By John Acorn
With iridescent blues and vegetables, damselflies are the most attractive flying bugs in addition to the main primitive. As contributors of the insect order Odonata they're regarding dragonflies yet are categorised in a separate suborder. those aquatic bugs are a satisfaction to the attention and a desirable creature of analysis. In Damselflies of Alberta, naturalist John Acorn describes the twenty-two species local to the province. Exhaustively researched, but written in an available kind, the author's enthusiasm for those flying neon toothpicks is compelling. greater than a box advisor, it is a passionate research into one in every of nature's winged marvels of the wetlands.
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Extra info for Damselflies of Alberta: flying neon toothpicks in the grass
Christine Rice, a graduate student at the University of Alberta, is the report’s author. She wisely suggested that when you get right down to basics, we know almost nothing about the status of any of our damselflies, although common sense tells us there is little to worry about, at least in the short run. You might wonder why the government asked for such a report in the first place, but the fact is that many other provinces and states have “statused” their odonates, and Alberta was simply jumping on the dragon and damselfly biodiversity bandwagon.
Gordon spent only one summer there, working in a lab made out of an old army truck— a great lumbering vehicle with a tarp on top to prevent leaks. Inside, Gordon filmed the predatory strikes of larvae, and the research was completed quickly and efficiently. As Gordon recalls, he and David virtually subsisted on rabbit stew, made from snowshoe hares shot by the Hughes boys. Gordon finished his PhD in 1963 and tried to live up to the terms of his scholarship by going back to England to become an economic entomologist.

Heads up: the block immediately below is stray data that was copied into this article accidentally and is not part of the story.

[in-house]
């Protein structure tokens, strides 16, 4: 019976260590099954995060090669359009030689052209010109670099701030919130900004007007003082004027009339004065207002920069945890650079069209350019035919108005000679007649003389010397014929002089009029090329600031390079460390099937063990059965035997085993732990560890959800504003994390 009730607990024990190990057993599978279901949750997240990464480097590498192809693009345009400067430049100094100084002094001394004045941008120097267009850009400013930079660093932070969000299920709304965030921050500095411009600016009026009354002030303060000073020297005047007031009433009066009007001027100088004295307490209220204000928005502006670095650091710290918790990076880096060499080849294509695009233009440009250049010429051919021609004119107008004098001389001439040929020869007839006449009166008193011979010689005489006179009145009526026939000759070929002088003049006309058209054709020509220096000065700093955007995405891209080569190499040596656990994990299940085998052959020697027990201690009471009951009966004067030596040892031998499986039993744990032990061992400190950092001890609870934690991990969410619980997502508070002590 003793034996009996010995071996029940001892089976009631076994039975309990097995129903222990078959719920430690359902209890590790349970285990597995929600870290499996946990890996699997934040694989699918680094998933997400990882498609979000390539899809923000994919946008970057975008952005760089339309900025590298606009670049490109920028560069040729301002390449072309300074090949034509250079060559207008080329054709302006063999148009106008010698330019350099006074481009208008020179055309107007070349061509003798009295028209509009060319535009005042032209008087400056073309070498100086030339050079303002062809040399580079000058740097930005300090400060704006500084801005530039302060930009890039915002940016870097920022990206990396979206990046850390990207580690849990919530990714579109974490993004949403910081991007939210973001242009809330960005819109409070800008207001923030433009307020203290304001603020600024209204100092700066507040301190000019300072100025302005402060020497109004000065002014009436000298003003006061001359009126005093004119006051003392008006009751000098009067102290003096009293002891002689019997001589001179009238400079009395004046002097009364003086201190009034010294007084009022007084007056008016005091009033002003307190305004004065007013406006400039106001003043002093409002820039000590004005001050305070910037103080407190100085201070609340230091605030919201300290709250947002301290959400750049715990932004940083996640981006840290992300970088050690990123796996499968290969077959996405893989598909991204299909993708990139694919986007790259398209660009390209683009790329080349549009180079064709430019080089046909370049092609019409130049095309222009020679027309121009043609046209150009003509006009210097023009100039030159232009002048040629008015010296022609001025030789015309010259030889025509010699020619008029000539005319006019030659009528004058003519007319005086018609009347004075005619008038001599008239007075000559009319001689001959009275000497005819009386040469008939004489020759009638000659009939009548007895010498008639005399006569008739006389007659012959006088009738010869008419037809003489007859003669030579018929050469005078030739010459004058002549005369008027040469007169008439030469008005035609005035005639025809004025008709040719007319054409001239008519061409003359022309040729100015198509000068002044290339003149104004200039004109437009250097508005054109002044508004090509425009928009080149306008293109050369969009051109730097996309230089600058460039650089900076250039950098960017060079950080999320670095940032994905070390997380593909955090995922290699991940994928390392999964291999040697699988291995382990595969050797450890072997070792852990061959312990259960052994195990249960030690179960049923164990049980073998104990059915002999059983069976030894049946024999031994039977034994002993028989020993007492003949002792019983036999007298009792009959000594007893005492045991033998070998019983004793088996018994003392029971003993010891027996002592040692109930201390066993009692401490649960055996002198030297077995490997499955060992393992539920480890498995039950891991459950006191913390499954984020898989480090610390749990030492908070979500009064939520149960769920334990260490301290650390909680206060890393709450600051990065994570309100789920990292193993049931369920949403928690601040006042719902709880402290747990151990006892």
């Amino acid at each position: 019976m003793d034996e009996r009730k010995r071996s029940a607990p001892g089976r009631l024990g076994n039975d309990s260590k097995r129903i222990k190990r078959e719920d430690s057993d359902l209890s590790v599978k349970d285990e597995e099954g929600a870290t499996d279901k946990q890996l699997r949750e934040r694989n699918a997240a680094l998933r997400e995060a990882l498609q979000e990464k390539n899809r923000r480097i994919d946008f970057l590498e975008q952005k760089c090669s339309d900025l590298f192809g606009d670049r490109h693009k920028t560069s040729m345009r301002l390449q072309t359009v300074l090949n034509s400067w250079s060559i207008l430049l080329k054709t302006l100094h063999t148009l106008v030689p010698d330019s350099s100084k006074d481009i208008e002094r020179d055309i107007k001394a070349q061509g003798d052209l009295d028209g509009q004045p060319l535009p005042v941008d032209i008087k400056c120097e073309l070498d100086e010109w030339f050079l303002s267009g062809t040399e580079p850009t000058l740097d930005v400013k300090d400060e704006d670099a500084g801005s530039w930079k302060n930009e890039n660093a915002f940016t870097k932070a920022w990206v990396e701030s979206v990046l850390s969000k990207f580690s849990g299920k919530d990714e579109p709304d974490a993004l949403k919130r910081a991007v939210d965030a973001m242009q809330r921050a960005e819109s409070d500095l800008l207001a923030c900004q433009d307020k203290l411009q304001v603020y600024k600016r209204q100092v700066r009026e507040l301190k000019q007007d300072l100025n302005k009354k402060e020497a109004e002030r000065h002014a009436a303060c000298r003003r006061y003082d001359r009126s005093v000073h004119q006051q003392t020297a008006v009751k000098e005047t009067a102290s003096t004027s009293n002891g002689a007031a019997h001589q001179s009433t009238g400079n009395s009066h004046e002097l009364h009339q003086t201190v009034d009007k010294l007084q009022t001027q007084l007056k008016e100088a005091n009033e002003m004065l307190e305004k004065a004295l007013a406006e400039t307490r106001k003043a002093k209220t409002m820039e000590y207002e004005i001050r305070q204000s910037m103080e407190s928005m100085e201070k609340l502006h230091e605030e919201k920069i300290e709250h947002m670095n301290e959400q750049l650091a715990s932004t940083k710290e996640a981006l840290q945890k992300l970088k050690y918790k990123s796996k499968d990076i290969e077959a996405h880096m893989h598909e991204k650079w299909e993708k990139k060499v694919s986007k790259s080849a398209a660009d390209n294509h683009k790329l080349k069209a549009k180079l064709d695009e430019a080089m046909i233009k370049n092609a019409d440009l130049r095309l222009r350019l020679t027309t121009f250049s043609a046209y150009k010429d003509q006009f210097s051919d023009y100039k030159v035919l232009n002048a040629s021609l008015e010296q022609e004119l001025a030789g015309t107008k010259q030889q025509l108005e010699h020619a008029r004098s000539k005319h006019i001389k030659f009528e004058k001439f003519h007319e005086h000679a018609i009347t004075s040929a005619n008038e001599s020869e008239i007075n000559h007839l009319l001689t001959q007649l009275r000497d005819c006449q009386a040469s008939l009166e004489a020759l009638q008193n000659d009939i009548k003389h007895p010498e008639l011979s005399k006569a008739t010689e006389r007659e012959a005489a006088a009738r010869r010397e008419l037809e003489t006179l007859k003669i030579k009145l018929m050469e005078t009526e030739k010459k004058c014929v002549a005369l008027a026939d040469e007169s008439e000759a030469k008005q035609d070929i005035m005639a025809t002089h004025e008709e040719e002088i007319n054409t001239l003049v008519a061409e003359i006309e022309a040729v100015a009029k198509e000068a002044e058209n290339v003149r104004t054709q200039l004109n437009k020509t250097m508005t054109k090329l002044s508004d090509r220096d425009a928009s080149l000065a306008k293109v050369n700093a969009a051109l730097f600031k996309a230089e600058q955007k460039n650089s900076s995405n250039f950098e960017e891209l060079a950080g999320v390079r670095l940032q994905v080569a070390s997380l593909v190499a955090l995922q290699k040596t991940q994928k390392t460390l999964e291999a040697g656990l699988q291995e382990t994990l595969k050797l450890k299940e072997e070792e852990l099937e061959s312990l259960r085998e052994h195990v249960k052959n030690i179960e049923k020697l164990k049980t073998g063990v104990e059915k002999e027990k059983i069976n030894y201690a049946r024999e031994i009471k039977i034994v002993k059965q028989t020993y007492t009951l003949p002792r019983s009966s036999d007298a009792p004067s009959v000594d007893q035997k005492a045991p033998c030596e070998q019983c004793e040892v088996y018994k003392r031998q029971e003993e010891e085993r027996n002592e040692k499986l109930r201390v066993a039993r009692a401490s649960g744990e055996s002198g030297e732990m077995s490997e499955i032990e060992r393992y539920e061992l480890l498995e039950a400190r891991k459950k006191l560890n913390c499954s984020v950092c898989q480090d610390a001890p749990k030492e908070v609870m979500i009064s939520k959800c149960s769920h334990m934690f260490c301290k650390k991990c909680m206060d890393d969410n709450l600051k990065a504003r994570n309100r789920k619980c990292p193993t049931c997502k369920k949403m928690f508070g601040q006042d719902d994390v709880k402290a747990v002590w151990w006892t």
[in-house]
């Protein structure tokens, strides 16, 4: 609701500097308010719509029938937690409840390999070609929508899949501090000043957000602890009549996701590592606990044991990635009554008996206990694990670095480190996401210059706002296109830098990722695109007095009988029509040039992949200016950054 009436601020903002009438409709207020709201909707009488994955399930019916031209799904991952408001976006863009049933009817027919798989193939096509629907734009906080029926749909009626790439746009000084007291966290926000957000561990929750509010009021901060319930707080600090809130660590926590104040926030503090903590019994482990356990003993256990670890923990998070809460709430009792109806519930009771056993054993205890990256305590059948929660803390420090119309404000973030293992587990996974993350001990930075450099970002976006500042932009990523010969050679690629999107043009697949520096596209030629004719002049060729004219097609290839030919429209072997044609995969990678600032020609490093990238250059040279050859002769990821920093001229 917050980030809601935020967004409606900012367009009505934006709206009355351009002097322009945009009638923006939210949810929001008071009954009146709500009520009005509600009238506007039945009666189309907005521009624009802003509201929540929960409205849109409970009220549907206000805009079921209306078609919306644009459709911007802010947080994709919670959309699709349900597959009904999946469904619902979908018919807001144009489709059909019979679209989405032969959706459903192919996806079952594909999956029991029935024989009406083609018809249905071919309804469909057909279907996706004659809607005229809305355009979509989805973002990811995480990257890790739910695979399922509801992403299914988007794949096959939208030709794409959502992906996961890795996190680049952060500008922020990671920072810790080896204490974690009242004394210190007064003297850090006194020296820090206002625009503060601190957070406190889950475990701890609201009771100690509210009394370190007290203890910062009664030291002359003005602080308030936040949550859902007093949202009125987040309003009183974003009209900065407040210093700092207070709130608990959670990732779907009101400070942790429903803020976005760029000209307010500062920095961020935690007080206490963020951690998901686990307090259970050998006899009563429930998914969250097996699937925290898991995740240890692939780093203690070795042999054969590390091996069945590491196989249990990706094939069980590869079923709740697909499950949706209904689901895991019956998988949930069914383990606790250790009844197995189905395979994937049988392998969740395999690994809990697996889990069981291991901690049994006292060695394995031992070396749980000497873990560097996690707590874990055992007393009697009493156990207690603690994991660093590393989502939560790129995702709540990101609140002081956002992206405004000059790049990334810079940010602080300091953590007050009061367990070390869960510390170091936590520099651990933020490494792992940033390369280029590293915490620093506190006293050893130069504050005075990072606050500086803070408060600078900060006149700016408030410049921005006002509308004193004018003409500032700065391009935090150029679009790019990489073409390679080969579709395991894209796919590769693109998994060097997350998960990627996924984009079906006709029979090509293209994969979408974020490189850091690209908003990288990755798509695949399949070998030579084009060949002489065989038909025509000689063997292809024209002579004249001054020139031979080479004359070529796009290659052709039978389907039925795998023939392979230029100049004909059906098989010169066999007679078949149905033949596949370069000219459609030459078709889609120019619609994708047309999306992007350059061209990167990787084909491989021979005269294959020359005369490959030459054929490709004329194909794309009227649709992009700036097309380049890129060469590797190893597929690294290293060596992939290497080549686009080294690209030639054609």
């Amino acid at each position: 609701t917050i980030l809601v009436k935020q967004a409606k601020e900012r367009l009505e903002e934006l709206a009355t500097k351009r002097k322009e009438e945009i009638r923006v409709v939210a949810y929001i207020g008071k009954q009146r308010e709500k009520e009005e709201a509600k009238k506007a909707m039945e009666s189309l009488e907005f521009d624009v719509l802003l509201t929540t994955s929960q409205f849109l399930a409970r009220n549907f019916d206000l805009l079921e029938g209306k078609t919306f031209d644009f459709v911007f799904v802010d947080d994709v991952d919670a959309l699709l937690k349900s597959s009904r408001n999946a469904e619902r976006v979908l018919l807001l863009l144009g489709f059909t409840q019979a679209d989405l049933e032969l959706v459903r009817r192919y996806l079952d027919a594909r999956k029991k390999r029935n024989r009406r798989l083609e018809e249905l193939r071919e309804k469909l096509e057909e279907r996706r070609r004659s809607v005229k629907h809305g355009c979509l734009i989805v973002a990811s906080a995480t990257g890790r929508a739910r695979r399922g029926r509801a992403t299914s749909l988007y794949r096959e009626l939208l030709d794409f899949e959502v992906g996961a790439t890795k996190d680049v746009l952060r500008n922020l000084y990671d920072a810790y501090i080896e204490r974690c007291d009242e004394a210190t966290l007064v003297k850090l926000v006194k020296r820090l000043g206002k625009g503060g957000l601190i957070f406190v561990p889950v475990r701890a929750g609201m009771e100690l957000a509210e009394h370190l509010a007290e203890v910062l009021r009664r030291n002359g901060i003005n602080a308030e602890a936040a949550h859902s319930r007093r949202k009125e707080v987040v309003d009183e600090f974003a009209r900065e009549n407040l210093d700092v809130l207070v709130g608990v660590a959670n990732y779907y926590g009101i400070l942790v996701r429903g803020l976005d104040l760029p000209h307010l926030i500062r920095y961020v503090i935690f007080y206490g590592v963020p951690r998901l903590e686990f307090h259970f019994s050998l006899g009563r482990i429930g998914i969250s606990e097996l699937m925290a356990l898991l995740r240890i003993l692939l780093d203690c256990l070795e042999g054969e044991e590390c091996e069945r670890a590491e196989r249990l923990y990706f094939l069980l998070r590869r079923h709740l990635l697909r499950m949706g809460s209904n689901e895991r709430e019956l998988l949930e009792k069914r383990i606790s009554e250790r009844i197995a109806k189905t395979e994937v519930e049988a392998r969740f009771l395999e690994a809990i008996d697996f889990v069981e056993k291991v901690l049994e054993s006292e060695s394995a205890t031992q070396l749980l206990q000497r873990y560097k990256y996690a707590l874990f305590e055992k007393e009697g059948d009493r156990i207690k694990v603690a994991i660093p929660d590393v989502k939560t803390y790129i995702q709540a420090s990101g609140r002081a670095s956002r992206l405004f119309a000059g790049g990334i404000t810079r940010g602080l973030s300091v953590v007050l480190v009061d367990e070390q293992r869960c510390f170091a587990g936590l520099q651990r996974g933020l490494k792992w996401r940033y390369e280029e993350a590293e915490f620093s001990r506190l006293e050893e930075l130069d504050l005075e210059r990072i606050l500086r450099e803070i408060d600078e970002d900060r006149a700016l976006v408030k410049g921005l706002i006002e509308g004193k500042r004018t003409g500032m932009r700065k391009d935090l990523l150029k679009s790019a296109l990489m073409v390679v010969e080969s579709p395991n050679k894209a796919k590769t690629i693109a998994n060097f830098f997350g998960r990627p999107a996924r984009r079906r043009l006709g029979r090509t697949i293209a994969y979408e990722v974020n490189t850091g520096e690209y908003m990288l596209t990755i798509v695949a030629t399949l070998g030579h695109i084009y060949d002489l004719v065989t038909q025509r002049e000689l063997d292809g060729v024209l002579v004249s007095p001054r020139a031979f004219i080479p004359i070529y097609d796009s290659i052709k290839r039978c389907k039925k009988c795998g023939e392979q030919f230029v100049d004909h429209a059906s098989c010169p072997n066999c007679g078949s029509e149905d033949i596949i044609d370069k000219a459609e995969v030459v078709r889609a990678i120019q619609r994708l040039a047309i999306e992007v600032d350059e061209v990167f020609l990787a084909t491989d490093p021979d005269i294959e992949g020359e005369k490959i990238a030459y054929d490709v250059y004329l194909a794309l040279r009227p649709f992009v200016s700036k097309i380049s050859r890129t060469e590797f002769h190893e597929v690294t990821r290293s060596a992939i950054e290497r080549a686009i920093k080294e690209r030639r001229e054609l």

Fortunately, a good student came along—Bill Sawchyn—and NSERC generously gave me an equipment grant to purchase 4 growth chambers with temperature and light control. Bill had a thorough knowledge of the prairie slough ecosystem, having done a MSc with Ted Hammer on Diaptomus [a crustacean]. We were also fortunate to have the great help of the late Norman Church who had expertise in diapause, having worked on wheatstem sawfly. Bill prepared a very good thesis, which was examined by Phil Corbet, then at Waterloo University, I believe…Unfortunately, the work was not carried on, in part, I think, because of its seasonal nature and also because as other students came along, I found myself focusing more on the insect endocrine system, and its role in growth and reproduction.